Ex-prosecutor Preet Bharara fired for not taking Trump's call
Preet Bharara, the Indian-origin former New York district attorney, said he was fired by President Donald Trump after he refused to take a third phone call from him. He said he had answered two calls from Trump in communication which crossed a boundary separating the president's office and independent criminal investigators. Bharara was fired on March 10, a day after he refused to resign.
On June 9, Ex-FBI director James Comey testified before a Senate Intelligence Committee on Capitol Hill, revealing the circumstances leading to his controversial dismissal by President Donald Trump. Comey is a key witness in the probe into Russia's alleged interference in the presidential election and Moscow's links to the Trump campaign. Comey's much anticipated explosive testimony sent shockwave across Washington.
Bharara said Trump called him on March 9. He said: "The call came in. I got a message. We deliberated over it, thought it was inappropriate to return the call. And 22 hours later I was asked to resign along with 45 other people."
Bharara told ABC News that Trump was trying to "cultivate some kind of relationship" after they met in late 2016. He considered this, as well as the other phone calls by Trump "inappropriate." "The number of times that President Obama called me in seven and a half years was zero," he said. He said the prosecutors must maintain an arm's length with the president.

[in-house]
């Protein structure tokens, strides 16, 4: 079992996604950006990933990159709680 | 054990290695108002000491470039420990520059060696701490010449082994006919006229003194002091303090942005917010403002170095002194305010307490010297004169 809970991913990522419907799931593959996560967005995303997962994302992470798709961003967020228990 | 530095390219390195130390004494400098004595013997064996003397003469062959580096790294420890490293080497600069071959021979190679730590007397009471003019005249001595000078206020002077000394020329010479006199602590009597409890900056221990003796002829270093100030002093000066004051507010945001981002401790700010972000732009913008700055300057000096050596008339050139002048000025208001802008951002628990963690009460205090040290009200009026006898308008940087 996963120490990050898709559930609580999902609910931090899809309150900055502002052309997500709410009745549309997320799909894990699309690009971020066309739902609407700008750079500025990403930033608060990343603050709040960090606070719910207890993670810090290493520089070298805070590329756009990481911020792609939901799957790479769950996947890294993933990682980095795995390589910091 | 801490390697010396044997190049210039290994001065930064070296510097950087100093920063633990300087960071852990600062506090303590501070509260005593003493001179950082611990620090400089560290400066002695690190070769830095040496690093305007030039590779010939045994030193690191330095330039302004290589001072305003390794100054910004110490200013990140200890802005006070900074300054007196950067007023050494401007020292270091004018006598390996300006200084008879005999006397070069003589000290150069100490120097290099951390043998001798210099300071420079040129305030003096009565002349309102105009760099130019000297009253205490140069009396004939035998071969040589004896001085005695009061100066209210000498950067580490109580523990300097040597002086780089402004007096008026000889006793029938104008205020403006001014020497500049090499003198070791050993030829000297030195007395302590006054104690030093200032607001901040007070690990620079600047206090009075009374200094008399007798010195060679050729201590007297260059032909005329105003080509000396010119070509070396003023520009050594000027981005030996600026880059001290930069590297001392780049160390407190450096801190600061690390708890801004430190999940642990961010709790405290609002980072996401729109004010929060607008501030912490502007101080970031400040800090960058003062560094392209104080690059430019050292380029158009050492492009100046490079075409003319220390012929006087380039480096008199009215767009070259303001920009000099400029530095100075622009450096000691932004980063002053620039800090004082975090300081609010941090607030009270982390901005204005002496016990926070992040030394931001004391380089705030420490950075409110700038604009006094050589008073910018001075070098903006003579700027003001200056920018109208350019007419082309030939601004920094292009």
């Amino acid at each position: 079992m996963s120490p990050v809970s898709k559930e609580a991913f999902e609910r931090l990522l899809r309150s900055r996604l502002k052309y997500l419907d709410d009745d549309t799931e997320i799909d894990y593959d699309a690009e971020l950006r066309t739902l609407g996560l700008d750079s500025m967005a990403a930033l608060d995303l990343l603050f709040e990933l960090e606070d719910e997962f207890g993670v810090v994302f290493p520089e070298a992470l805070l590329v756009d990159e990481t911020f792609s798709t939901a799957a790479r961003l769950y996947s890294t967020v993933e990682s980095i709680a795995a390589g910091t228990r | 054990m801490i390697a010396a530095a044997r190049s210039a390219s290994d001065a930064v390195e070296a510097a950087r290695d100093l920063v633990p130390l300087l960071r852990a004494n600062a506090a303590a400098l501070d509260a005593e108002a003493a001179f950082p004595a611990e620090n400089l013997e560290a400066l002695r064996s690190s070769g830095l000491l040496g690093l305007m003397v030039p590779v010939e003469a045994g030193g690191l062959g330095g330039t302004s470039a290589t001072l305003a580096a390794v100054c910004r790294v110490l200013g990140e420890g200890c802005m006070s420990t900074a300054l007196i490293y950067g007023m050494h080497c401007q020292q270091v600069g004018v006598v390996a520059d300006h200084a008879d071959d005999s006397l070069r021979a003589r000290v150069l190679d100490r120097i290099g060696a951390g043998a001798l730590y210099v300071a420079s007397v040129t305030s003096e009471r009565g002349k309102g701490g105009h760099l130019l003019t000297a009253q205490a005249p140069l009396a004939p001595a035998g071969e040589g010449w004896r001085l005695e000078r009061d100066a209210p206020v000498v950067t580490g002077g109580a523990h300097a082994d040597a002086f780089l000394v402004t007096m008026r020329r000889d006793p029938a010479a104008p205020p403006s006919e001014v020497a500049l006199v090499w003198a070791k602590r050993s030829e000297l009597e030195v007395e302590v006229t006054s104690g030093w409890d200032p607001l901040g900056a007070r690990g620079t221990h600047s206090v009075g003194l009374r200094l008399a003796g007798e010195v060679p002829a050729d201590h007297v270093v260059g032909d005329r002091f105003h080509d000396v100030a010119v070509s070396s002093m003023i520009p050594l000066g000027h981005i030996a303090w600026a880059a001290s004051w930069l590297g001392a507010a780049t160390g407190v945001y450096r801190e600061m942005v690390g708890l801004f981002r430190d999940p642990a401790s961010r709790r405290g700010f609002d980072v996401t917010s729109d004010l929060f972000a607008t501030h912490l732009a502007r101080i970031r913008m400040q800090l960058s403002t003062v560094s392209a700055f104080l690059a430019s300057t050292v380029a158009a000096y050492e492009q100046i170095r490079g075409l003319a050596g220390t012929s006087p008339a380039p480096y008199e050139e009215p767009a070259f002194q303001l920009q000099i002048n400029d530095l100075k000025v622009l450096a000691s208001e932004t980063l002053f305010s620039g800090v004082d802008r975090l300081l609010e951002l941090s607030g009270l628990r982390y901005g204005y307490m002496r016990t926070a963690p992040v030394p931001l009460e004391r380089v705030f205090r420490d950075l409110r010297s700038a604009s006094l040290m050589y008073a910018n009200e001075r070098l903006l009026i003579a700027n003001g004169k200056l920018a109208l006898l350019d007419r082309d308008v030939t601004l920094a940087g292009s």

Bharara's interview came days after the Congressional testimony of his old friend, the former FBI director James Comey. Bharara defended Comey, saying the manner in which Trump communicated with the ex-FBI director gave him a sense of "déjà vu." He said Trump called him once each during December 2016 and January 2017 to check-in on him, similar to how the president contacted Comey.
Bharara also criticized Trump for calling Comey "very cowardly" for leaking contents of their private conversations to the media. Bharara admitted that although Comey hadn't chosen the best way to release his notes, but pointed out the information he leaked wasn't classified.